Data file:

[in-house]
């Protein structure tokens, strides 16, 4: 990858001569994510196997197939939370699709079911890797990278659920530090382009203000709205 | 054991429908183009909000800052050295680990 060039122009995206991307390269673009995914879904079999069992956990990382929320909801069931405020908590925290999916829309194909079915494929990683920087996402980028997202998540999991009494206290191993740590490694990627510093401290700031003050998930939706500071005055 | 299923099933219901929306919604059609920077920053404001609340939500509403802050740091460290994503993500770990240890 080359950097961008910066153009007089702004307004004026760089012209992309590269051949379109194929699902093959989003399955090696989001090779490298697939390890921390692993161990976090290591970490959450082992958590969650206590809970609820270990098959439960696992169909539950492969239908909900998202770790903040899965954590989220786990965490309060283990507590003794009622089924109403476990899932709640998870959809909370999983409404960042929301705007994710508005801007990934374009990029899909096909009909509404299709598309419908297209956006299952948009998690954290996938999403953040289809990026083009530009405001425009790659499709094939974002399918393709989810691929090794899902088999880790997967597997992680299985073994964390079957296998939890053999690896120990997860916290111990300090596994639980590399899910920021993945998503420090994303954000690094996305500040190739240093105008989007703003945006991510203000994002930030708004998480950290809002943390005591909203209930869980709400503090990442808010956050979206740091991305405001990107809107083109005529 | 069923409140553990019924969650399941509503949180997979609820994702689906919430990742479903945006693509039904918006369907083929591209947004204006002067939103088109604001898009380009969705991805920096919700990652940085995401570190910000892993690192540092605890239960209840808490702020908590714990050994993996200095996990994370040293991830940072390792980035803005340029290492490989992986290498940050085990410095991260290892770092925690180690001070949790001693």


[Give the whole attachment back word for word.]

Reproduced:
[in-house]
């Protein structure tokens, strides 16, 4: 990858001569994510196997197939939370699709079911890797990278659920530090382009203000709205 | 054991429908183009909000800052050295680990 060039122009995206991307390269673009995914879904079999069992956990990382929320909801069931405020908590925290999916829309194909079915494929990683920087996402980028997202998540999991009494206290191993740590490694990627510093401290700031003050998930939706500071005055 | 299923099933219901929306919604059609920077920053404001609340939500509403802050740091460290994503993500770990240890 080359950097961008910066153009007089702004307004004026760089012209992309590269051949379109194929699902093959989003399955090696989001090779490298697939390890921390692993161990976090290591970490959450082992958590969650206590809970609820270990098959439960696992169909539950492969239908909900998202770790903040899965954590989220786990965490309060283990507590003794009622089924109403476990899932709640998870959809909370999983409404960042929301705007994710508005801007990934374009990029899909096909009909509404299709598309419908297209956006299952948009998690954290996938999403953040289809990026083009530009405001425009790659499709094939974002399918393709989810691929090794899902088999880790997967597997992680299985073994964390079957296998939890053999690896120990997860916290111990300090596994639980590399899910920021993945998503420090994303954000690094996305500040190739240093105008989007703003945006991510203000994002930030708004998480950290809002943390005591909203209930869980709400503090990442808010956050979206740091991305405001990107809107083109005529 | 069923409140553990019924969650399941509503949180997979609820994702689906919430990742479903945006693509039904918006369907083929591209947004204006002067939103088109604001898009380009969705991805920096919700990652940085995401570190910000892993690192540092605890239960209840808490702020908590714990050994993996200095996990994370040293991830940072390792980035803005340029290492490989992986290498940050085990410095991260290892770092925690180690001070949790001693």